Chyna: A Renaissance woman gone too soon, an appreciation


Just when it seemed Joanie Lauer was getting her troubled life back together, the "9th Wonder of the World" was suddenly taken from her friends and fans at the age of 45. The cause of death has yet to be determined but foul play has seemingly been ruled out. The former WWE star was found in her apartment in Redondo Beach, Ca.

No female and few men were more influential to the WWE Attitude Era than the former bodybuilder who signed a contract with the company in 1996 and became a major star beginning in 1997 through her emotional departure in 2001.

As the person who was charged with the responsibility of putting the Attitude Era talent roster together, I can assure you that no female added more to the presentation than Joanie, thanks to the manner in which she was presented plus an incredible "look" that separated her from everyone on the roster.

Joanie was close to six feet tall and tipped the Toledos at a stout 200 pounds. She wrestled men at the highest level, including becoming the first female to win the Intercontinental Title. She also competed in the King of the Ring tournament and Royal Rumble, also firsts for her gender.

After meeting HHH and Shawn Michaels after a WWE live event in Massachusetts, Joanie was thrust onto the WWE radar as the Superstars wanted her to join them on WWE TV. They lobbied Vince McMahon and others, including yours truly, to bring Joanie onto the team. Having two influential stars such as Triple H and HBK touting her potential was more than enough to get her hired. That began an amazing and unduplicated journey in the WWE, where she became a global Superstar.

Joanie’s WWE debut was impactful. She came out of the ringside seat area unannounced to interfere in the Goldust vs HHH bout on the Feb. 16, 1999, In Your House PPV where she "woman handled" Goldust’s real life wife and TV partner Terri Runnels aka Marlena. That memorable visual displayed the larger than life female’s size and power in a shocking manner that launched one of the most unique careers in WWE history.

Her intergender matches against such stars as Jeff Jarrett and Chris Jericho were significant moments. Chyna defied traditional, pro-wrestling thinking to present believable performances with both men in major storylines.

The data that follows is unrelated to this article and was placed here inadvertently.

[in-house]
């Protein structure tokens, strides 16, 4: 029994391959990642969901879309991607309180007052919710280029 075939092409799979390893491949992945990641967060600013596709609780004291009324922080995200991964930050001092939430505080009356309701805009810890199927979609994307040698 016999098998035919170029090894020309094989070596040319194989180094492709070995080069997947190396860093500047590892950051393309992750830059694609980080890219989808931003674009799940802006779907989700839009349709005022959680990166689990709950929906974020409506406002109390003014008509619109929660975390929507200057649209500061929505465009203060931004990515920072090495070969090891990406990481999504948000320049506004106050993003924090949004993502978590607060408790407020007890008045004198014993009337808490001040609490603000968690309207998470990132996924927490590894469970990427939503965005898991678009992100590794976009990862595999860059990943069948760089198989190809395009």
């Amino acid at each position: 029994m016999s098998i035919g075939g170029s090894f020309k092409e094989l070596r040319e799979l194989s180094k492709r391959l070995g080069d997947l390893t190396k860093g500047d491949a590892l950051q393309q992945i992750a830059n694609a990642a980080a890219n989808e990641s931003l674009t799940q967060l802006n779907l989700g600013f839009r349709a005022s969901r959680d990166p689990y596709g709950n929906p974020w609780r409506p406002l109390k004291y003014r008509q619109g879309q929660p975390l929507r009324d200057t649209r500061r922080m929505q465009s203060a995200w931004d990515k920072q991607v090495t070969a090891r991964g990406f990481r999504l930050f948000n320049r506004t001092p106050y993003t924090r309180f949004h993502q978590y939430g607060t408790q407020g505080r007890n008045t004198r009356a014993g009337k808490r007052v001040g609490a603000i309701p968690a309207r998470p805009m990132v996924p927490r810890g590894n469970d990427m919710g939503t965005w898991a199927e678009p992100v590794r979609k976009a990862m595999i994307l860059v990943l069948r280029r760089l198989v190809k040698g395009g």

Joanie’s contributions to the faction known as DX are certainly Hall-of-Fame worthy in the eyes of many. 

Many fans remember Chyna’s on-camera relationship as the late, Eddie Guerrero’s "Mamacita" that produced some amazingly entertaining vignettes and bouts that saw the duo go from being TV villains to mega-popular fan favorites.

1999 Chyna And Hhh In Wwf Smackdown. Photo Wwf Ent. (Photo By Getty Images)

Joanie endured elective surgery to reconfigure her jaw that softened her appearance to the degree that she finally achieved her long-desired more feminine look that catapulted her onto the pages of a wildly popular issue of Playboy Magazine in November 2000. 

I had many long talks with Joanie about a litany of topics, including her desire to not want to compete with other women in WWE. We finally convinced her to try, albeit she never was totally sold on the concept. Chyna won the WWE Women’s Title from Ivory — aka Lisa Moretti — at WrestleMania 17 in the Houston Astrodome.

Joanie was a Renaissance woman inasmuch as she was a college graduate from the University of Tampa, an accomplished musician in violin and cello, spoke fluent French and German, and had an incredible knowledge of nutrition and exercise.

Recently, Joanie was teaching English to Japanese children while living in Tokyo before returning to the States, where she was busy making appearances at various pro wrestling themed functions.     

In 2001, after breaking up with her then-longtime boyfriend Levesque, Joanie and I spent many hours talking about that situation and her future in WWE as her contract was soon to expire. It was mutually agreed that Chyna would not renew her WWE contract and would exit the company to explore other options that she wanted to experience. 

That set a chain of unique life experiences in motion for the "9th Wonder of the World," including issues with drugs and alcohol and a brief tenure in adult films. All the while to those that knew her well, Joanie would always be a gentle soul with a heart of gold who simply wanted to be loved and to find a committed relationship that would add a degree of normalcy to her life that she never experienced as a child or young adult. 

Joanie and I had been communicating on a somewhat regular basis the past several weeks as we were discussing her being a guest on my Ross Report Podcast. We were discussing potential dates and were planning on doing a two-part interview as she was anxious to discuss her life and career, including her overwhelming desire to be inducted into the WWE Hall of Fame. Joanie, by her own admission wasn’t exactly where she wanted to be but she was closer than she had been in a long while, and she thought she could help others who had personal demons in their lives as did she. She had rediscovered her sense of humor and she started finding the "good" in more areas of her life, which resulted in us having some enjoyable discussions in recent months. 

Joanie wasn’t totally "home" but she was certainly back in a more comfortable neighborhood, which was great news for those of us who were supporting her as much as she would allow.

That’s why Wednesday’s announcement that Joanie Lauer had died was so shocking and disheartening as she seemed to be in full comeback mode. The distinctive athlete was to WWE what Ronda Rousey has been to UFC but underneath that amazing exterior was that of a woman who never stopped seeking love and acceptance in a normal world. 

RIP Joanie until we meet again.